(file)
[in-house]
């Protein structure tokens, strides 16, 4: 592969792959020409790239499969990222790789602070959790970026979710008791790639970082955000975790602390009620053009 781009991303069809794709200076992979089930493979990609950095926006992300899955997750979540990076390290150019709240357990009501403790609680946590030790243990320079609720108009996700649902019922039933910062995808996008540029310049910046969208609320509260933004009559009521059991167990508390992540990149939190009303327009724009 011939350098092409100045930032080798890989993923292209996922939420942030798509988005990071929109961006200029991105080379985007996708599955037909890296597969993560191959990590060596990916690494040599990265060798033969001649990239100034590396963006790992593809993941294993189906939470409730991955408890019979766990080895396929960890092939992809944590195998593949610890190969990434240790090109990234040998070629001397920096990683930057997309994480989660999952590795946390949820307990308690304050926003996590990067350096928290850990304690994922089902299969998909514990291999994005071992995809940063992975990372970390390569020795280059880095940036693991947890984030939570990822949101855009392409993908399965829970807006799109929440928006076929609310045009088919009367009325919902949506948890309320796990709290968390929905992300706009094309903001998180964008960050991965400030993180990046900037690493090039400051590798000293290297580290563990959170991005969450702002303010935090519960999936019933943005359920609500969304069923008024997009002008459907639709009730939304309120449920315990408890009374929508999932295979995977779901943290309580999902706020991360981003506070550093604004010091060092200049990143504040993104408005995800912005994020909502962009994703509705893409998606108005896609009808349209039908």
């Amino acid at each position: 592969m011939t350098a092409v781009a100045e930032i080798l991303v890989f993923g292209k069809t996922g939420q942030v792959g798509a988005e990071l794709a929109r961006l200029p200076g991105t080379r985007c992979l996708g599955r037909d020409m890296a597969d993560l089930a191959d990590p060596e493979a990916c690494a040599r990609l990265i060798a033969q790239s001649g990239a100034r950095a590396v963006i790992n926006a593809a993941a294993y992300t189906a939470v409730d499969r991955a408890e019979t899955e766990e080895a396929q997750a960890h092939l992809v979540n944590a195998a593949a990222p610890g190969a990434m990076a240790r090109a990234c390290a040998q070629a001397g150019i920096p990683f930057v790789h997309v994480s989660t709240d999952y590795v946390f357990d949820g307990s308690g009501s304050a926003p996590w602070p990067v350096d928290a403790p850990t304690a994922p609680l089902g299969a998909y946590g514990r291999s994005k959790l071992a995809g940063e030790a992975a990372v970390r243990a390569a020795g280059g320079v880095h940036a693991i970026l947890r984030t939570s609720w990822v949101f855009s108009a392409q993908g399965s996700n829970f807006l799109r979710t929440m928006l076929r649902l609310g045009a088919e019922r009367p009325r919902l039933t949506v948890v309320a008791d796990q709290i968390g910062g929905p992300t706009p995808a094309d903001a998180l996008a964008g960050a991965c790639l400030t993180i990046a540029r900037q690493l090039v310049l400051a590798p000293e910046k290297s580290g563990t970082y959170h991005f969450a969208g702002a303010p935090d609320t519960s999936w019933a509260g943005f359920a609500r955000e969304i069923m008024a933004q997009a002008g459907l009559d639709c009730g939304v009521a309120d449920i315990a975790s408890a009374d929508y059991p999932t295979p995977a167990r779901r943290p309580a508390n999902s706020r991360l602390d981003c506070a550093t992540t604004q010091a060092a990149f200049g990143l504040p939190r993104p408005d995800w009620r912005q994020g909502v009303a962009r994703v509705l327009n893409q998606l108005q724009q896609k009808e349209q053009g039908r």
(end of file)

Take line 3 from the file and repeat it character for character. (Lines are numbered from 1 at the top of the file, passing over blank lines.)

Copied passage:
């Amino acid at each position: 592969m011939t350098a092409v781009a100045e930032i080798l991303v890989f993923g292209k069809t996922g939420q942030v792959g798509a988005e990071l794709a929109r961006l200029p200076g991105t080379r985007c992979l996708g599955r037909d020409m890296a597969d993560l089930a191959d990590p060596e493979a990916c690494a040599r990609l990265i060798a033969q790239s001649g990239a100034r950095a590396v963006i790992n926006a593809a993941a294993y992300t189906a939470v409730d499969r991955a408890e019979t899955e766990e080895a396929q997750a960890h092939l992809v979540n944590a195998a593949a990222p610890g190969a990434m990076a240790r090109a990234c390290a040998q070629a001397g150019i920096p990683f930057v790789h997309v994480s989660t709240d999952y590795v946390f357990d949820g307990s308690g009501s304050a926003p996590w602070p990067v350096d928290a403790p850990t304690a994922p609680l089902g299969a998909y946590g514990r291999s994005k959790l071992a995809g940063e030790a992975a990372v970390r243990a390569a020795g280059g320079v880095h940036a693991i970026l947890r984030t939570s609720w990822v949101f855009s108009a392409q993908g399965s996700n829970f807006l799109r979710t929440m928006l076929r649902l609310g045009a088919e019922r009367p009325r919902l039933t949506v948890v309320a008791d796990q709290i968390g910062g929905p992300t706009p995808a094309d903001a998180l996008a964008g960050a991965c790639l400030t993180i990046a540029r900037q690493l090039v310049l400051a590798p000293e910046k290297s580290g563990t970082y959170h991005f969450a969208g702002a303010p935090d609320t519960s999936w019933a509260g943005f359920a609500r955000e969304i069923m008024a933004q997009a002008g459907l009559d639709c009730g939304v009521a309120d449920i315990a975790s408890a009374d929508y059991p999932t295979p995977a167990r779901r943290p309580a508390n999902s706020r991360l602390d981003c506070a550093t992540t604004q010091a060092a990149f200049g990143l504040p939190r993104p408005d995800w009620r912005q994020g909502v009303a962009r994703v509705l327009n893409q998606l108005q724009q896609k009808e349209q053009g039908r």